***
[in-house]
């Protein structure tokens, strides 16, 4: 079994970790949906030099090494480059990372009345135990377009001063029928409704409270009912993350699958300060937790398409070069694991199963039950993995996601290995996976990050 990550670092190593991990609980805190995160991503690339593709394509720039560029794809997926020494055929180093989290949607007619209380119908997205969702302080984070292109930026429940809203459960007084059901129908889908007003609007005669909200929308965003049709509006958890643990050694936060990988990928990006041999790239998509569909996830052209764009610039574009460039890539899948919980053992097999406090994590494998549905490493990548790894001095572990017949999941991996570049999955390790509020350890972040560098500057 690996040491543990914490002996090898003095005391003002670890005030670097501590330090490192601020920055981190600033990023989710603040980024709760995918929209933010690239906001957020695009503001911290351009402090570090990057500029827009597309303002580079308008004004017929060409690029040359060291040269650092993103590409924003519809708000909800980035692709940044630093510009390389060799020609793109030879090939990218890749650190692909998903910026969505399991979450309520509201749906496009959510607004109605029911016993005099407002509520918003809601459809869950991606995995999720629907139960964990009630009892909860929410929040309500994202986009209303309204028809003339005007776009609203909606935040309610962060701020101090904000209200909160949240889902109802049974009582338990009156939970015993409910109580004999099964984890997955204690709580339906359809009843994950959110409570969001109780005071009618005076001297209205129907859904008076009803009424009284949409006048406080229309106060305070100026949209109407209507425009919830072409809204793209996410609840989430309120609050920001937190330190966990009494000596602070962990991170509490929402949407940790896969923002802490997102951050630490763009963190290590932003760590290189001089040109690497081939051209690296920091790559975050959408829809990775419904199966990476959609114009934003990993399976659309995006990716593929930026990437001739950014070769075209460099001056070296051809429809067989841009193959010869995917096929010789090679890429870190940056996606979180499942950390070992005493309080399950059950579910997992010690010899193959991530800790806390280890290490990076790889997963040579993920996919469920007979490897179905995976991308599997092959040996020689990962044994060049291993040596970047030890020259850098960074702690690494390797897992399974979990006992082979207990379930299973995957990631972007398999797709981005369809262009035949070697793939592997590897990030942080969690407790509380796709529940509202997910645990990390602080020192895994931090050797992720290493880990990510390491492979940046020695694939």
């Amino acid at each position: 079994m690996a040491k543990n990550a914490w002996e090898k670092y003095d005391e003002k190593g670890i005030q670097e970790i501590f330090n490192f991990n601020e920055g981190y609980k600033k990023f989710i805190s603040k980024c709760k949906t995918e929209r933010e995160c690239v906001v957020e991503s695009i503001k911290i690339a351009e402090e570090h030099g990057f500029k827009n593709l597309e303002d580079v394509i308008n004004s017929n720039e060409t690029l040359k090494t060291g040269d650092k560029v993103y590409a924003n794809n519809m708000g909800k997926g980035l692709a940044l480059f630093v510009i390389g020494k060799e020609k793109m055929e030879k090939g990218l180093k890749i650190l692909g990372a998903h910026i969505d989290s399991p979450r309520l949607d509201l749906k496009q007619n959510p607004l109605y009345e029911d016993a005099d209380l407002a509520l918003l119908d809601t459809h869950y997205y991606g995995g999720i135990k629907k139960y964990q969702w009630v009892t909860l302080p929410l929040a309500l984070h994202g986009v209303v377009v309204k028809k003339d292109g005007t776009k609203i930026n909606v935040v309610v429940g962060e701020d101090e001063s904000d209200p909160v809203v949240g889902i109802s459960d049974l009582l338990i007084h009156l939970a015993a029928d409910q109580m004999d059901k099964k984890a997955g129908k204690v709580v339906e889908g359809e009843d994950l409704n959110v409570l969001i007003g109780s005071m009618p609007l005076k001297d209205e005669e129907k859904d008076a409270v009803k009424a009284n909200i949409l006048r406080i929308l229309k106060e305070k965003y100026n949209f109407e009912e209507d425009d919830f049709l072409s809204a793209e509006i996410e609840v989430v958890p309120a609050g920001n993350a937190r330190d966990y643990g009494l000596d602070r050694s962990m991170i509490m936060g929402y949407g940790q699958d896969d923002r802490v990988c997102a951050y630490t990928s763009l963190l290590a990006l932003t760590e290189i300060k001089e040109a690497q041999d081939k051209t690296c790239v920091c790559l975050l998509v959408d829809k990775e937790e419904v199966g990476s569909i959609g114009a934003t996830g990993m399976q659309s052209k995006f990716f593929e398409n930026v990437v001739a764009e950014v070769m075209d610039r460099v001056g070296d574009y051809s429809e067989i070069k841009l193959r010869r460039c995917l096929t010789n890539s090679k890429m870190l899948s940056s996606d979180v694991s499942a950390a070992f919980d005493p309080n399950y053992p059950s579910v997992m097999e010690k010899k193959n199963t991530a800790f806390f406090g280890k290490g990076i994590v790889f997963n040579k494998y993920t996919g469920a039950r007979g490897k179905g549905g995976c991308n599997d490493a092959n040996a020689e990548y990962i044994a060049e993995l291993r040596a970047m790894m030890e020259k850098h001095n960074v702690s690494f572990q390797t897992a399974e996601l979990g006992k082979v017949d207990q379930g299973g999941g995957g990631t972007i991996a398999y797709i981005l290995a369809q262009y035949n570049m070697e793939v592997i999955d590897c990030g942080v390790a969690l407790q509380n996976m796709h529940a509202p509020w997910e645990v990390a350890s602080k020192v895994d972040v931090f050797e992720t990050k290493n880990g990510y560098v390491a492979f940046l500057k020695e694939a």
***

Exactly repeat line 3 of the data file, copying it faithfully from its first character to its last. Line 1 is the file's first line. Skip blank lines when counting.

């Amino acid at each position: 079994m690996a040491k543990n990550a914490w002996e090898k670092y003095d005391e003002k190593g670890i005030q670097e970790i501590f330090n490192f991990n601020e920055g981190y609980k600033k990023f989710i805190s603040k980024c709760k949906t995918e929209r933010e995160c690239v906001v957020e991503s695009i503001k911290i690339a351009e402090e570090h030099g990057f500029k827009n593709l597309e303002d580079v394509i308008n004004s017929n720039e060409t690029l040359k090494t060291g040269d650092k560029v993103y590409a924003n794809n519809m708000g909800k997926g980035l692709a940044l480059f630093v510009i390389g020494k060799e020609k793109m055929e030879k090939g990218l180093k890749i650190l692909g990372a998903h910026i969505d989290s399991p979450r309520l949607d509201l749906k496009q007619n959510p607004l109605y009345e029911d016993a005099d209380l407002a509520l918003l119908d809601t459809h869950y997205y991606g995995g999720i135990k629907k139960y964990q969702w009630v009892t909860l302080p929410l929040a309500l984070h994202g986009v209303v377009v309204k028809k003339d292109g005007t776009k609203i930026n909606v935040v309610v429940g962060e701020d101090e001063s904000d209200p909160v809203v949240g889902i109802s459960d049974l009582l338990i007084h009156l939970a015993a029928d409910q109580m004999d059901k099964k984890a997955g129908k204690v709580v339906e889908g359809e009843d994950l409704n959110v409570l969001i007003g109780s005071m009618p609007l005076k001297d209205e005669e129907k859904d008076a409270v009803k009424a009284n909200i949409l006048r406080i929308l229309k106060e305070k965003y100026n949209f109407e009912e209507d425009d919830f049709l072409s809204a793209e509006i996410e609840v989430v958890p309120a609050g920001n993350a937190r330190d966990y643990g009494l000596d602070r050694s962990m991170i509490m936060g929402y949407g940790q699958d896969d923002r802490v990988c997102a951050y630490t990928s763009l963190l290590a990006l932003t760590e290189i300060k001089e040109a690497q041999d081939k051209t690296c790239v920091c790559l975050l998509v959408d829809k990775e937790e419904v199966g990476s569909i959609g114009a934003t996830g990993m399976q659309s052209k995006f990716f593929e398409n930026v990437v001739a764009e950014v070769m075209d610039r460099v001056g070296d574009y051809s429809e067989i070069k841009l193959r010869r460039c995917l096929t010789n890539s090679k890429m870190l899948s940056s996606d979180v694991s499942a950390a070992f919980d005493p309080n399950y053992p059950s579910v997992m097999e010690k010899k193959n199963t991530a800790f806390f406090g280890k290490g990076i994590v790889f997963n040579k494998y993920t996919g469920a039950r007979g490897k179905g549905g995976c991308n599997d490493a092959n040996a020689e990548y990962i044994a060049e993995l291993r040596a970047m790894m030890e020259k850098h001095n960074v702690s690494f572990q390797t897992a399974e996601l979990g006992k082979v017949d207990q379930g299973g999941g995957g990631t972007i991996a398999y797709i981005l290995a369809q262009y035949n570049m070697e793939v592997i999955d590897c990030g942080v390790a969690l407790q509380n996976m796709h529940a509202p509020w997910e645990v990390a350890s602080k020192v895994d972040v931090f050797e992720t990050k290493n880990g990510y560098v390491a492979f940046l500057k020695e694939a």